Bits of Knowledge Help Prevent Oceans of Plastic
Let’s get real about plastics. Today, many picnics are saved by plastic beverage containers on beaches that wisely prohibit glass containers. On these beaches, a garbage can — and often a recycle bin — are fewer steps away than from your beach blanket to your car. Plastic containers assure less “clean-up” announcements in stores and do not shatter on kitchen and bathroom floors. Plastics make life cleaner and easier.
And 8 million tons of plastic are dumped into our oceans every year.
If you care enough to read this, you already know the importance of recycling and properly disposing of plastics. If images of death by plastic in marine life does not anger you, we hope that eventually you will become enlightened and a more responsible citizen of Planet Earth. As Sylvia Earl puts it no blue no green, Lets take care of our oceans.
One area of plastic pollution gets too little attention, but it is a major factor in the degradation of our planet: micro-plastics. So where do these micro-plastics come from? Well, some of it comes from the breakdown of larger plastic pieces such as water bottles and beach toys. There are four notable direct sources:
- Pre-production plastic pellets are raw resin that is melted and used to manufacture plastic containers that we are happy to use. They vary in size from 1mm to 5mm, so they are not harvested by beach clean-up efforts. Unfortunately, tons of these pellets are lost during manufacturing and transportation and end up in the ocean;
- Plastic abrasives are used in many personal care products, including shower gels, toothpaste, and cosmetics. After they scrub the dead skin and other gunk from bodies, they follow the biodegradable skin down the drain on their unbiodegradable way to the oceans. One shower could result in 100,000 plastic bits entering the ocean;
- Plastic resins are used in a process called shot blasting that is used to clean ships. The ship is scoured clean and the tiny resin “shots” go on to kill the fish and marine wildlife.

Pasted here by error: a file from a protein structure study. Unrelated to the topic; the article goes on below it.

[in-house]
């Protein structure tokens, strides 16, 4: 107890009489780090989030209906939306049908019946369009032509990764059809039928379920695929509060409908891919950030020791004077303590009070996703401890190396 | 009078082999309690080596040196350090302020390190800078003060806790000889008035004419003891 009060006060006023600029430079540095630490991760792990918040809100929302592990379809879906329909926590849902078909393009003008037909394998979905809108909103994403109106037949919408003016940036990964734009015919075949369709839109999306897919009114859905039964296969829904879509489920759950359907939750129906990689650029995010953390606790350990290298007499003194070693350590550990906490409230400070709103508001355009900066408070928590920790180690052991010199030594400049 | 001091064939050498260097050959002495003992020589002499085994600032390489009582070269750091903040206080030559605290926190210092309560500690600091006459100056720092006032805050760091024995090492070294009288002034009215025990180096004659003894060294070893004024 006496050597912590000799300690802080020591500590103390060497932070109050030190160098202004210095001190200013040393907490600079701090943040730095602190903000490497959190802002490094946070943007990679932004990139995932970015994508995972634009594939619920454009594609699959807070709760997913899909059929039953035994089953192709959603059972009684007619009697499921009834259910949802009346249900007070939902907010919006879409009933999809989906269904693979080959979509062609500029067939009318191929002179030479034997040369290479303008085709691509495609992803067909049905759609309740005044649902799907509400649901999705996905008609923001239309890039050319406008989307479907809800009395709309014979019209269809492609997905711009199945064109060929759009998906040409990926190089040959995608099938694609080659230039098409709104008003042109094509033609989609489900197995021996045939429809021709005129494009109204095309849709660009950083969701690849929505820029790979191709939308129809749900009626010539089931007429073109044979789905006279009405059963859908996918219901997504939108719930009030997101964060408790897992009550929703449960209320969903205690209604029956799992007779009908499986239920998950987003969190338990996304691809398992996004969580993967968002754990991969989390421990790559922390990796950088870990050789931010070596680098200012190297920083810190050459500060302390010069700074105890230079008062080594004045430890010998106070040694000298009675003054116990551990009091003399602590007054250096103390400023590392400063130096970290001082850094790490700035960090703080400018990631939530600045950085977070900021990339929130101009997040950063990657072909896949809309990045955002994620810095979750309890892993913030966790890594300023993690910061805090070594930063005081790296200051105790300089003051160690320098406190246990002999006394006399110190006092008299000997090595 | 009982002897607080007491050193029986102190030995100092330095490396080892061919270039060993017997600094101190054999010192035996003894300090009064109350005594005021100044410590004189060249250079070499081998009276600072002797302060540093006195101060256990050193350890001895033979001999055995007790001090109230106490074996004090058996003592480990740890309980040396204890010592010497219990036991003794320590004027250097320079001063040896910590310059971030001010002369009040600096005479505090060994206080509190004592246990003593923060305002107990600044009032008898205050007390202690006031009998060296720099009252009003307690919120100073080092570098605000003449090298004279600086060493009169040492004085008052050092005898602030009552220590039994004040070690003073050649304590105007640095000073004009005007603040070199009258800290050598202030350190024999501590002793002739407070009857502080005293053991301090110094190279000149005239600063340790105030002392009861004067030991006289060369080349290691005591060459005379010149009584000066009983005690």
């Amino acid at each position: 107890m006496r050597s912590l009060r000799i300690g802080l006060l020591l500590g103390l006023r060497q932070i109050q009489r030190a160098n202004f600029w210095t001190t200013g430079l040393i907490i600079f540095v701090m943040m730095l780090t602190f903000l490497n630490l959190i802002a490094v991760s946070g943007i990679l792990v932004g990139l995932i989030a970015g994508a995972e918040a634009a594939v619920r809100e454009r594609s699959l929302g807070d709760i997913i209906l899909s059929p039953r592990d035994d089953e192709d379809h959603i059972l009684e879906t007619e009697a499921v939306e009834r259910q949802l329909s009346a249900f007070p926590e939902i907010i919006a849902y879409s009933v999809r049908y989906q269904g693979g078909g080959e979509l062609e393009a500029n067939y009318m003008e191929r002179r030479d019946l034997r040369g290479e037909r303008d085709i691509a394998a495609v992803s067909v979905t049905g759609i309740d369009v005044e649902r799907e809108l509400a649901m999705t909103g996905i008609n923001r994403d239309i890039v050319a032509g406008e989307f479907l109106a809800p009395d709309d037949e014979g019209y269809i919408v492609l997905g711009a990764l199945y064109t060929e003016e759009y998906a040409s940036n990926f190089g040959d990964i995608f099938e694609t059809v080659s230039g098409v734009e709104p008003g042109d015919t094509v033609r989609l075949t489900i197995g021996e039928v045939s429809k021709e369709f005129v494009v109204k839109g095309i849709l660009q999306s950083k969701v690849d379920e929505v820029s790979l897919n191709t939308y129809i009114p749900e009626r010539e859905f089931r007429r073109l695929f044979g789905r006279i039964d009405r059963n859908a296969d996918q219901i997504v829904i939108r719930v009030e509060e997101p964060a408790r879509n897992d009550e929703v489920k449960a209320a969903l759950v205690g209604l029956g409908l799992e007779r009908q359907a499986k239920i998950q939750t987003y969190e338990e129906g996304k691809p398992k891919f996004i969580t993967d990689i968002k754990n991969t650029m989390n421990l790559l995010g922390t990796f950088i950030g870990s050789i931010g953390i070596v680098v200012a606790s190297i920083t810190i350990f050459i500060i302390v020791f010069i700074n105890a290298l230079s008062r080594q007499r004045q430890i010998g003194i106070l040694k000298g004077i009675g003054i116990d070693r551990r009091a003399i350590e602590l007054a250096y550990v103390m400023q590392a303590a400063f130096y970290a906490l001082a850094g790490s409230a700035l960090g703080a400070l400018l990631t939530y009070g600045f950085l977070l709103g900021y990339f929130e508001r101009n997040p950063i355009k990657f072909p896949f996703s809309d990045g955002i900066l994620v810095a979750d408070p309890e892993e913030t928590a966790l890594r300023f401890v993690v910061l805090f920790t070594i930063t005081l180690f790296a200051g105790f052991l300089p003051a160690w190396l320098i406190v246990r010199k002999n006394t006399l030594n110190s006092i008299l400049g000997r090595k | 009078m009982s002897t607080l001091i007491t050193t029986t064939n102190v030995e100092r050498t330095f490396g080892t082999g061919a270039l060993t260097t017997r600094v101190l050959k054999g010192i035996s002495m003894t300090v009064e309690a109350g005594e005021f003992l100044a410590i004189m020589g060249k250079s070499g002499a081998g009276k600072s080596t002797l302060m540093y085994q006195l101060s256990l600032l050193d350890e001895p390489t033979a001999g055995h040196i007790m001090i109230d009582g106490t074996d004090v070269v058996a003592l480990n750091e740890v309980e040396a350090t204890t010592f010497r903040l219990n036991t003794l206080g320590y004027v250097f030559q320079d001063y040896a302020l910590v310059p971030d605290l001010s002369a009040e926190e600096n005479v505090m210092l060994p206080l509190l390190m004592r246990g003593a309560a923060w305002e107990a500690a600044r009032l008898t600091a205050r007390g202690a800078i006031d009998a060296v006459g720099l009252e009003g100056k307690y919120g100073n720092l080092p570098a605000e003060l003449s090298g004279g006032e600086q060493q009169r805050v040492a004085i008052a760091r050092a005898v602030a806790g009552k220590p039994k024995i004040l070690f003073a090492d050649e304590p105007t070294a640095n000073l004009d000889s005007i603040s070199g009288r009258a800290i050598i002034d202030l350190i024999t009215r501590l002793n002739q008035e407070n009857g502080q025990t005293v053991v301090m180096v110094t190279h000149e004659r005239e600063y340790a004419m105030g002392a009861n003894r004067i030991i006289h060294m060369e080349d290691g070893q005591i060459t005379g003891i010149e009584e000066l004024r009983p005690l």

Okay, these ocean-killers are not your fault. You read labels and if your personal care products are not biodegradable, you do not wash them down the drain. You use a special strainer or choose other products. But here is an area where we can all be proven guilty unless clothing is all natural fabrics:
- Plastic fibers such as nylon and acrylic are gone with the “rinse” cycle on washing machines and on their way, eventually, to our oceans.
Micro-plastics are becoming better known as an ocean pollutant. In the United Kingdom, MPs are calling for a ban on tiny plastic beads in cosmetic and other personal care products. Some large cosmetic companies have made voluntary, and huge, commitments to phase out micro-beads by 2020. You may want to consider what is on your face and if you should choose a biodegradable product. Toiletries are big items on gift lists. Consider how you can give the ocean a present with your gift selections.
Tamara Galloway, University of Exeter, reported. “Pollution from micro-beads is a truly global problem. Tides and currents can carry pollution across oceans to countries a long distance from where they were originally released. Ideally, any legislation to control them should be on an international level.”
Micro-plastics are found in deep ocean sediment and in icebergs, making it an obvious, planetary challenge. When it is difficult to think globally, try thinking personally: when you eat six oysters, you probably ingest 50 particles of indigestible microplastics. Plastics can be used to set a table; they should not be on the menu!
For eco-friendly clothing, shoes, products and surf gear contact us. We are committed to ocean preservation and your responsible enjoyment of our great outdoors.
Our other blog that talk about plastics can be found here: